Gifford: Cooper simply couldn't match Carter
How perfect for a match maker.
On one side the Southbridge Kid, Dan Carter, easy going, modest to a fault, such a nice guy he even throws his kicking tees, which he's signed before the game, into the crowd.
On the other side the Tokoroa Tearaway, Quade Cooper, who boldly said he was looking forward to being a target for Kiwi crowds at the 2011 World Cup, the man who seems determined to start a fist fight with Richie McCaw, and who, if that wasn't enough to make them have a special place in their hearts for him in Canterbury, the bloke who tweeted that the atmosphere created by Robbie Deans was toxic.
Just in case there was any tiny doubt about how the local fans felt about Cooper he wasn't just booed when kicking for goal, just touching the ball was enough for him to be verbally reviled, right to the final minute.
To play to the strengths of their first-fives, both teams needed to provide quick, clean ball.
Cue the Crusaders.
It was obvious from the kick-off that the All Blacks crammed into their pack were revved up the way they were when they played the Chiefs two weeks ago.
You could look at Corey Flynn, smashing into the breakdowns, making a vital steal, and spearheading a scrum that from the first set in the game had the Reds in trouble. Or Luke Romano, playing with such ferocity it was difficult to believe that he was a knife-edge selection during the week as he returned from a back injury.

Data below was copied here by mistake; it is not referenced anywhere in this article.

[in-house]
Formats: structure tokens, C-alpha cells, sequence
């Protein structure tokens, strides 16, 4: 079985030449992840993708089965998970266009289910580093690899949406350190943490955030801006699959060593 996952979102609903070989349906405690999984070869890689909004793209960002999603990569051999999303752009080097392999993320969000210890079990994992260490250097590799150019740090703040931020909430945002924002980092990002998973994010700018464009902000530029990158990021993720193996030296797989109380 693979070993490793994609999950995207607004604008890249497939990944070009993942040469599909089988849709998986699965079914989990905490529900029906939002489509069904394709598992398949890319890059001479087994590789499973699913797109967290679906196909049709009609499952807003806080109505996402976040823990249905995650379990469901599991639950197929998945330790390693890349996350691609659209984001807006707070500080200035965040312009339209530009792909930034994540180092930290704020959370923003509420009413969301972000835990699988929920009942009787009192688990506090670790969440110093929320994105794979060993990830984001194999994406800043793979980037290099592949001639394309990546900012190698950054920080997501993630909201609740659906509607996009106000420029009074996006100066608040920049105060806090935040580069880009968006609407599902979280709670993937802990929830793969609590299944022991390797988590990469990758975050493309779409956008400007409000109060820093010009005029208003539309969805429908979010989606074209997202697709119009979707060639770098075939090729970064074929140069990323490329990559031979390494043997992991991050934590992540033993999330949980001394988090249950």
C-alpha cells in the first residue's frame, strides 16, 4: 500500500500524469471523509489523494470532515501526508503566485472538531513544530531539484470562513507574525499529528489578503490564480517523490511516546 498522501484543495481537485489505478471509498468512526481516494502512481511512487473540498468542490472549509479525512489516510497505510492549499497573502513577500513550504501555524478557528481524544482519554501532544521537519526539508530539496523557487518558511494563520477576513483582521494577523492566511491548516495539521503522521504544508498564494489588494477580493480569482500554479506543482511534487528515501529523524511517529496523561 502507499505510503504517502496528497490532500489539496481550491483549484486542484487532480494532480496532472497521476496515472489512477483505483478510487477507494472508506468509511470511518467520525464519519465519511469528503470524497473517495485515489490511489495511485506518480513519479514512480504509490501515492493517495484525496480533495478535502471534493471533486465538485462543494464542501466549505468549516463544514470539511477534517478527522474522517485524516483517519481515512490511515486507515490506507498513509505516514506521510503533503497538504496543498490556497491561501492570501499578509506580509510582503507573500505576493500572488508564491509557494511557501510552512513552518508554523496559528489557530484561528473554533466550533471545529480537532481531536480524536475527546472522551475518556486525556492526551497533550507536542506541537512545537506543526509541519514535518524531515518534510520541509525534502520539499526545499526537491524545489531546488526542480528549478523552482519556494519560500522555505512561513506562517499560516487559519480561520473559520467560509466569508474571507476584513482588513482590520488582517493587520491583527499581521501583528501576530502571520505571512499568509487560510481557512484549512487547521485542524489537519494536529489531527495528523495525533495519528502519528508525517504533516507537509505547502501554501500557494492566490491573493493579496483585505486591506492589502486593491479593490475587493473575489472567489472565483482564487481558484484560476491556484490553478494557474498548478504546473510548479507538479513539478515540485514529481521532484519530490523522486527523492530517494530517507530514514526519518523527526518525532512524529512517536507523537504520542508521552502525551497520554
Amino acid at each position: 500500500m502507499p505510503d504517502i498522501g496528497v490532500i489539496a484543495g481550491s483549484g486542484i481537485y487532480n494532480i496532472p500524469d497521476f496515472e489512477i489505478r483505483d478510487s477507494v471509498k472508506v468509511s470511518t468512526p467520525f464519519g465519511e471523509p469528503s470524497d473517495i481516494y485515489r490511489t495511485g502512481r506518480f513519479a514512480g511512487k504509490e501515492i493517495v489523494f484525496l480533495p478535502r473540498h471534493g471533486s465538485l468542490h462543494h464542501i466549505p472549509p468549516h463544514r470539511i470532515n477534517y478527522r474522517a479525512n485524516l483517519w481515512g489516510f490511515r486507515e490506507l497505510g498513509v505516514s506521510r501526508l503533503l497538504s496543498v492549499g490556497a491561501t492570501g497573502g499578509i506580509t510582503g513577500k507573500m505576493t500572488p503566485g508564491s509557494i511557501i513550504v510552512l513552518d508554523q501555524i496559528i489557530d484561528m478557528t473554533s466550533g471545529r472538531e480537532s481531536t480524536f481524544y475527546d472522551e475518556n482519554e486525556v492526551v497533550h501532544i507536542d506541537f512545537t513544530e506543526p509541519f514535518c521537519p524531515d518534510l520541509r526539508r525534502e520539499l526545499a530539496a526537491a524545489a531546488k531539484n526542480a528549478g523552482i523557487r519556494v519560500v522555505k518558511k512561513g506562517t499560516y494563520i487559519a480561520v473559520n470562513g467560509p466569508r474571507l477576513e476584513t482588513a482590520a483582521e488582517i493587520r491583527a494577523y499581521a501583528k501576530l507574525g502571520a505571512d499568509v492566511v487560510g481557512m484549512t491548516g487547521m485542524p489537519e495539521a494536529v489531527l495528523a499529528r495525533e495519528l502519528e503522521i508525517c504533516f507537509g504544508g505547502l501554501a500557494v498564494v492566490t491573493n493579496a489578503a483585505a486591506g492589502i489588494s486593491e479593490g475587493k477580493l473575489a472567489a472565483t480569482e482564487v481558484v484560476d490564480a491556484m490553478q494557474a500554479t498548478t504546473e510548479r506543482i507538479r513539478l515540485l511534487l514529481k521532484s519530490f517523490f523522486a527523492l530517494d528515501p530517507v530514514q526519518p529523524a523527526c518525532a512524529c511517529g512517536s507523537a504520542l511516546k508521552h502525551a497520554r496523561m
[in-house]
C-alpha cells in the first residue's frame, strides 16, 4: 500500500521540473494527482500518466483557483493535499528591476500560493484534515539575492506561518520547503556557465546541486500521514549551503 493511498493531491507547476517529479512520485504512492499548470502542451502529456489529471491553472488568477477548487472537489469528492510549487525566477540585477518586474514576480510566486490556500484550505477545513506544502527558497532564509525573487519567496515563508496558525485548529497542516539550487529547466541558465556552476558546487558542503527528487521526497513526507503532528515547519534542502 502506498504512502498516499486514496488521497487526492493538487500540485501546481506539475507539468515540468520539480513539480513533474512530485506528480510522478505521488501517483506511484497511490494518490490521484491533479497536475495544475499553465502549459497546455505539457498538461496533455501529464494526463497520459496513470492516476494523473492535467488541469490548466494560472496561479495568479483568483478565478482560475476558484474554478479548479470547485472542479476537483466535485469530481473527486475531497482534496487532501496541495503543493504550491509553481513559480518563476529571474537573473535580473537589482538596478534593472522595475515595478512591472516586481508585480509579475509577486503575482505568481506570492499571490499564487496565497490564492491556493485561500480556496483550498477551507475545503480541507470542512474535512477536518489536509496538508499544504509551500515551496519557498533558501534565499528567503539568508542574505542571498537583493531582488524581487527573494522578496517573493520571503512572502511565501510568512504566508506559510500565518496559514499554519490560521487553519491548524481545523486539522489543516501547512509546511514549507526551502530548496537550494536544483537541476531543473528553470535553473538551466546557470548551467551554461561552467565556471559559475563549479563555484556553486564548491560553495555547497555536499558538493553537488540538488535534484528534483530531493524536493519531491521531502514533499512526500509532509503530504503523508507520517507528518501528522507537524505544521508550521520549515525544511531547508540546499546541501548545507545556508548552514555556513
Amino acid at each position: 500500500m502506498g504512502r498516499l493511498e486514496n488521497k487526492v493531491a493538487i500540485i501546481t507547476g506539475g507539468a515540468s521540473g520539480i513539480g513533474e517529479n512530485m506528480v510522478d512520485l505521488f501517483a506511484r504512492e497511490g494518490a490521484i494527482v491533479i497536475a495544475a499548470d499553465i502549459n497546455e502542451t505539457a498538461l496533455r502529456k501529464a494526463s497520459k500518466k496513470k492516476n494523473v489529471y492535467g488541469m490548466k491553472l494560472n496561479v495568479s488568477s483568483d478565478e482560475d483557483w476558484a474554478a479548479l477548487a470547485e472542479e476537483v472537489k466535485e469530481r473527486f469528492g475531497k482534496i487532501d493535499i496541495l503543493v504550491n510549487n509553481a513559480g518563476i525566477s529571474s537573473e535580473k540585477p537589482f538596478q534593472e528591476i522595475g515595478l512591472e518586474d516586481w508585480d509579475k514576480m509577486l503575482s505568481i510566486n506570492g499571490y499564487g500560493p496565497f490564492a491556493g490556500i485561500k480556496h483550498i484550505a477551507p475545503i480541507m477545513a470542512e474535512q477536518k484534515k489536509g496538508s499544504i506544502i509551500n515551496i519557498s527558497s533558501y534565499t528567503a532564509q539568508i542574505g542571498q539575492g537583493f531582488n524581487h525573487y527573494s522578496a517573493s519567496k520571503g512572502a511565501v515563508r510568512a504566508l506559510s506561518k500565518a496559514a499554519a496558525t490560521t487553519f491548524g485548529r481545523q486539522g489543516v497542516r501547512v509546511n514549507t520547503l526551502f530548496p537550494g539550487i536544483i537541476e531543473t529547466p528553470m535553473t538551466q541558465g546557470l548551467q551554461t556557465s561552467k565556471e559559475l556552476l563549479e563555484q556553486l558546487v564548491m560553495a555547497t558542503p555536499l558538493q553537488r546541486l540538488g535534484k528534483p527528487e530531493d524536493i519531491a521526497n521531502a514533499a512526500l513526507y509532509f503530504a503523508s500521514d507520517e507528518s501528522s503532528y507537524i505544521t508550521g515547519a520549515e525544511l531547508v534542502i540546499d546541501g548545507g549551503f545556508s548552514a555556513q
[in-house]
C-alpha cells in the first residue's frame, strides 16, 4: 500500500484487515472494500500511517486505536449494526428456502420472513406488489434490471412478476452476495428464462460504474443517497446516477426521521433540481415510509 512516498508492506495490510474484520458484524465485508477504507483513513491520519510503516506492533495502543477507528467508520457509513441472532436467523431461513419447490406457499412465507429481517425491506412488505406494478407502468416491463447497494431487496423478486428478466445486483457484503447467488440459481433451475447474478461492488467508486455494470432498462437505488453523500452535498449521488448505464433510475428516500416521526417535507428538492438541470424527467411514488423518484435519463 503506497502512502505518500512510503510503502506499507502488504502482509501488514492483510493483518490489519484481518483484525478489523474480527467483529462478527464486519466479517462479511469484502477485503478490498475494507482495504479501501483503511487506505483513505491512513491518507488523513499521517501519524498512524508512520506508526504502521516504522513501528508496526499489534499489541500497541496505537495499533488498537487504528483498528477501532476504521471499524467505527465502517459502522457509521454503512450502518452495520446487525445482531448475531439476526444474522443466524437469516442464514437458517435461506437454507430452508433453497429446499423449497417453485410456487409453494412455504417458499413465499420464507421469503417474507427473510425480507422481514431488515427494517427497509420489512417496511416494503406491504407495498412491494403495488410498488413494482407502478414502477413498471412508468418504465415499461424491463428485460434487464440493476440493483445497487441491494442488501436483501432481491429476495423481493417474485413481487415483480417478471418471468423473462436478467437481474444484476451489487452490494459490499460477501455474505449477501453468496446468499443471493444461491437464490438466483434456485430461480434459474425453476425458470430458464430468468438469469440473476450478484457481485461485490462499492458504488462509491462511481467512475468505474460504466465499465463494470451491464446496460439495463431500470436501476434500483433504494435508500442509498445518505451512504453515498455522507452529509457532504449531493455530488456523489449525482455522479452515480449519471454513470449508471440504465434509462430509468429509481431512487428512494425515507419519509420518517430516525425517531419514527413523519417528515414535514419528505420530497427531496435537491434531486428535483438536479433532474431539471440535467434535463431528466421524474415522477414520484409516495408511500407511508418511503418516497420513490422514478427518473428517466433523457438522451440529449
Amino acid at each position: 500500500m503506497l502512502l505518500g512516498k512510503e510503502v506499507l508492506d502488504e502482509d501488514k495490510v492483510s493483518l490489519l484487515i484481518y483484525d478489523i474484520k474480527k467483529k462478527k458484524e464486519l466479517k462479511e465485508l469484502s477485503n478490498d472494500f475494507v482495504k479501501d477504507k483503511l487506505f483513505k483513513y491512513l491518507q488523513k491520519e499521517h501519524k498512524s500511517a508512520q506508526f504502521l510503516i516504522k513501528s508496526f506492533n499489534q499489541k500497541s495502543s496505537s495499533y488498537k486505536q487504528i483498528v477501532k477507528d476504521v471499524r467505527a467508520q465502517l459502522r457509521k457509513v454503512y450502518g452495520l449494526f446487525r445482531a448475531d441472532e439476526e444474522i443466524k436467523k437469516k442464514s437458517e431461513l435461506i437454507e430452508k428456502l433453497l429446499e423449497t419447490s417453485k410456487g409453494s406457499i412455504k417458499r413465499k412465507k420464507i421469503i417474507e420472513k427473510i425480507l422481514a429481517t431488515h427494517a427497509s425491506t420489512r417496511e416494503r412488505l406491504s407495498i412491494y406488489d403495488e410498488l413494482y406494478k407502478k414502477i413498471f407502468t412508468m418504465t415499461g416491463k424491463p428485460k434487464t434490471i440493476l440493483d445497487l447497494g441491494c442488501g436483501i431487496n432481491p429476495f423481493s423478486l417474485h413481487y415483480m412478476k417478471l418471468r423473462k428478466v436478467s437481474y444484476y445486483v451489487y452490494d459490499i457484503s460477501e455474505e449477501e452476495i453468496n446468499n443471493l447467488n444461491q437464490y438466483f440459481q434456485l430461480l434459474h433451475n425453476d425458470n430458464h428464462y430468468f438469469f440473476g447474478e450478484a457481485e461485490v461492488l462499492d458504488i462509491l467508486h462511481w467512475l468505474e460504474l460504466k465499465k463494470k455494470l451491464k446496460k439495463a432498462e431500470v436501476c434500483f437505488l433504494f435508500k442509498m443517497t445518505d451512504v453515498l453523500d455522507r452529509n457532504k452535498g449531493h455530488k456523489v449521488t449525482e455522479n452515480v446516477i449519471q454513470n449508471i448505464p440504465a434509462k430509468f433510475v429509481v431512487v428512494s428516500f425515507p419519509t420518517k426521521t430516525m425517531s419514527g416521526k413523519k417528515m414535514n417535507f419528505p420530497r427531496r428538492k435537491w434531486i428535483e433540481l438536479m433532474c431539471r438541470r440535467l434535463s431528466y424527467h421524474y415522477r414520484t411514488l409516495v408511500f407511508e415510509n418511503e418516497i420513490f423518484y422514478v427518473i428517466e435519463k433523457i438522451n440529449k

Or George Whitelock, who must have lost count of the number of times he's been the slugger used to take the first tackle when the ball is being run back from kick-offs.
Or Wyatt Crockett not just running like a midfield back, but unloading like one to Matt Todd, so Tom Marshall could score the crucial try that put the game out of sight for the Reds.
Or Sam Whitelock, whose towering lineout work was matched yet again by his work ethic, and then, out of some deep well of energy, produced a blistering break during which he beat, not just with strength, but also with pace, Will Genia, not a man ever known for being lead-footed.
The Reds have some gutsy forwards, and in James Horwill the sort of battler any international team in the world would be happy to have in their squad.
But, collectively, they were embarrassed by the physicality of the Crusaders.
The Reds didn't suffer for a lack of size, it was the lack of last man standing determination that let them down.
Under those circumstances the Carter-Cooper match-up was basically a no-contest. The Reds have buried Cooper away at fullback for some time on defence.
The truly weird touch last night was that, for large slabs of the game, they hid him away on attack too.
On the other hand, Carter this year has been as involved as much as he ever has since he first ran out in a Crusaders jersey in 2003.
So while Cooper was the ghost that kicks, Carter was attacking the line, running a perfect line for Ryan Crotty to bash in for a try, then capped off the Sam Whitelock break by leaping into overdrive in a way that would have been impressive from a 20-year-old wing.
In the end the competition between the teams was as one-sided as the battle between Carter and Cooper.
The Crusaders will know that, next weekend in Hamilton, the contest will be infinitely tougher.
But if they play again like they did last night, it'll take the best performance of the Chiefs' season to hold them out.
Sunday Star Times